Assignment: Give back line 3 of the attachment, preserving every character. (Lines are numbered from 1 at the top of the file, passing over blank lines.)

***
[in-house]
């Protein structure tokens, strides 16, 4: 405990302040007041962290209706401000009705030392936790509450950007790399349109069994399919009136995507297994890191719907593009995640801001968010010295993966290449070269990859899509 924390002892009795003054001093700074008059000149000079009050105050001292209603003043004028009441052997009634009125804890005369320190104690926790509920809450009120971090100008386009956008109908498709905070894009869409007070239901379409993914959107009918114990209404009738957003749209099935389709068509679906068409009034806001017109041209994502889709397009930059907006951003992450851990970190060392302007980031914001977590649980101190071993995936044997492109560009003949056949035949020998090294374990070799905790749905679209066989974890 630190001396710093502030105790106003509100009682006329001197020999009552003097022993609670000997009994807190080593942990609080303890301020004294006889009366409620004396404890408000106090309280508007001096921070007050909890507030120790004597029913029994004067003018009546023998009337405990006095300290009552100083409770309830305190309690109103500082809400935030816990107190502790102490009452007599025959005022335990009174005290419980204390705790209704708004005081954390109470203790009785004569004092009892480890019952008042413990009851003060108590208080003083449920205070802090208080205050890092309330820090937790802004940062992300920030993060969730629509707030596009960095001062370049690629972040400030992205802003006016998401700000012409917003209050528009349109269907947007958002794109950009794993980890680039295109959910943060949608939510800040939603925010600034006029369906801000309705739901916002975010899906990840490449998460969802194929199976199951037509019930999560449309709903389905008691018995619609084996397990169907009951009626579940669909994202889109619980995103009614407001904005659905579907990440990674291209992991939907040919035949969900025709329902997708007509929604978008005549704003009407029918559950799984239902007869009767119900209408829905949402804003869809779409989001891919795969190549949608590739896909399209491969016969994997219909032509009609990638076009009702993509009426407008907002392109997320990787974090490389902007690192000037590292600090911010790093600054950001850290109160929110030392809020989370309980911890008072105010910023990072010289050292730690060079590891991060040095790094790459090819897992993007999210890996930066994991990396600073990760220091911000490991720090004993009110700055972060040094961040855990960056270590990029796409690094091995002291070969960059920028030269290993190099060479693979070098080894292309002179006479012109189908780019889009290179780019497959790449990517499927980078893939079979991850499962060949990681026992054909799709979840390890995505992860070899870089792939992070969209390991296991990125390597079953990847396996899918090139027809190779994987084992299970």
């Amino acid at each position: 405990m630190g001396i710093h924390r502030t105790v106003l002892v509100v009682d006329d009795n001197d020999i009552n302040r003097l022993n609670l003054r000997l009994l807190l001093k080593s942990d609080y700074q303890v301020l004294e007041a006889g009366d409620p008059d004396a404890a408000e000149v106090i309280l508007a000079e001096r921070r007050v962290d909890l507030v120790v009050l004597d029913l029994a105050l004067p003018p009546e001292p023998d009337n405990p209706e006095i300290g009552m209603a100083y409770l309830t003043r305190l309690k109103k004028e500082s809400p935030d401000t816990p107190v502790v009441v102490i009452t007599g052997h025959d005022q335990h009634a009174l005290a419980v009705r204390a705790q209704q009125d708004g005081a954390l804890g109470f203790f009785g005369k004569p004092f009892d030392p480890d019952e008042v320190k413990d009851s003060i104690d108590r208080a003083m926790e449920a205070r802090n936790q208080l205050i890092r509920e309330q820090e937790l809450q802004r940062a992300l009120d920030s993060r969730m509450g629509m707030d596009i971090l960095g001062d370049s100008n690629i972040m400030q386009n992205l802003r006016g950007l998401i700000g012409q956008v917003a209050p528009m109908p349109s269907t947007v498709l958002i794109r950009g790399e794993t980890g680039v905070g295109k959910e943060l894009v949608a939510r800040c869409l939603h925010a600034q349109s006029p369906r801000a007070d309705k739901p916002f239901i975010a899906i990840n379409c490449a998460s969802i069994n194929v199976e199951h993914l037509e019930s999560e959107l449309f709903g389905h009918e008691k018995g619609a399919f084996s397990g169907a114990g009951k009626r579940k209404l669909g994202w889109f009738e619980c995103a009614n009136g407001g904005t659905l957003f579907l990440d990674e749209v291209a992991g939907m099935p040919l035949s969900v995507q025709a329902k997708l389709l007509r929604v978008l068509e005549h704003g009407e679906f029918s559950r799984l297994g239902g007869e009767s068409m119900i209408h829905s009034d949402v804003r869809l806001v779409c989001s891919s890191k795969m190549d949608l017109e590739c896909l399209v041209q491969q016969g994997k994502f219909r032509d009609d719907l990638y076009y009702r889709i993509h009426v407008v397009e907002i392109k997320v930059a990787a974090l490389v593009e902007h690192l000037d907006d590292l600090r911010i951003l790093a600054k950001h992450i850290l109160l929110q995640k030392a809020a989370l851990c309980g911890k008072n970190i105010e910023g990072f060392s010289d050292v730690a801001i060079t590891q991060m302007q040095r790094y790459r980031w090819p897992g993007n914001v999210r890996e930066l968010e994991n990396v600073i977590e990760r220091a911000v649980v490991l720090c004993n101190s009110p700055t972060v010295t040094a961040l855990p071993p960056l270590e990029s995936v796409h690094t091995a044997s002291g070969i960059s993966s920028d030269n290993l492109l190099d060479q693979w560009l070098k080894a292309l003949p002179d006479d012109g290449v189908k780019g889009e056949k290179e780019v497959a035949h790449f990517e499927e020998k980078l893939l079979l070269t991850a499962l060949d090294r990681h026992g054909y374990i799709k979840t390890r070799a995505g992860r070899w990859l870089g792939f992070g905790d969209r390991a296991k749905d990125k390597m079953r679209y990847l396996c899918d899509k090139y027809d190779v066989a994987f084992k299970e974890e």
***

């Amino acid at each position: 405990m630190g001396i710093h924390r502030t105790v106003l002892v509100v009682d006329d009795n001197d020999i009552n302040r003097l022993n609670l003054r000997l009994l807190l001093k080593s942990d609080y700074q303890v301020l004294e007041a006889g009366d409620p008059d004396a404890a408000e000149v106090i309280l508007a000079e001096r921070r007050v962290d909890l507030v120790v009050l004597d029913l029994a105050l004067p003018p009546e001292p023998d009337n405990p209706e006095i300290g009552m209603a100083y409770l309830t003043r305190l309690k109103k004028e500082s809400p935030d401000t816990p107190v502790v009441v102490i009452t007599g052997h025959d005022q335990h009634a009174l005290a419980v009705r204390a705790q209704q009125d708004g005081a954390l804890g109470f203790f009785g005369k004569p004092f009892d030392p480890d019952e008042v320190k413990d009851s003060i104690d108590r208080a003083m926790e449920a205070r802090n936790q208080l205050i890092r509920e309330q820090e937790l809450q802004r940062a992300l009120d920030s993060r969730m509450g629509m707030d596009i971090l960095g001062d370049s100008n690629i972040m400030q386009n992205l802003r006016g950007l998401i700000g012409q956008v917003a209050p528009m109908p349109s269907t947007v498709l958002i794109r950009g790399e794993t980890g680039v905070g295109k959910e943060l894009v949608a939510r800040c869409l939603h925010a600034q349109s006029p369906r801000a007070d309705k739901p916002f239901i975010a899906i990840n379409c490449a998460s969802i069994n194929v199976e199951h993914l037509e019930s999560e959107l449309f709903g389905h009918e008691k018995g619609a399919f084996s397990g169907a114990g009951k009626r579940k209404l669909g994202w889109f009738e619980c995103a009614n009136g407001g904005t659905l957003f579907l990440d990674e749209v291209a992991g939907m099935p040919l035949s969900v995507q025709a329902k997708l389709l007509r929604v978008l068509e005549h704003g009407e679906f029918s559950r799984l297994g239902g007869e009767s068409m119900i209408h829905s009034d949402v804003r869809l806001v779409c989001s891919s890191k795969m190549d949608l017109e590739c896909l399209v041209q491969q016969g994997k994502f219909r032509d009609d719907l990638y076009y009702r889709i993509h009426v407008v397009e907002i392109k997320v930059a990787a974090l490389v593009e902007h690192l000037d907006d590292l600090r911010i951003l790093a600054k950001h992450i850290l109160l929110q995640k030392a809020a989370l851990c309980g911890k008072n970190i105010e910023g990072f060392s010289d050292v730690a801001i060079t590891q991060m302007q040095r790094y790459r980031w090819p897992g993007n914001v999210r890996e930066l968010e994991n990396v600073i977590e990760r220091a911000v649980v490991l720090c004993n101190s009110p700055t972060v010295t040094a961040l855990p071993p960056l270590e990029s995936v796409h690094t091995a044997s002291g070969i960059s993966s920028d030269n290993l492109l190099d060479q693979w560009l070098k080894a292309l003949p002179d006479d012109g290449v189908k780019g889009e056949k290179e780019v497959a035949h790449f990517e499927e020998k980078l893939l079979l070269t991850a499962l060949d090294r990681h026992g054909y374990i799709k979840t390890r070799a995505g992860r070899w990859l870089g792939f992070g905790d969209r390991a296991k749905d990125k390597m079953r679209y990847l396996c899918d899509k090139y027809d190779v066989a994987f084992k299970e974890e």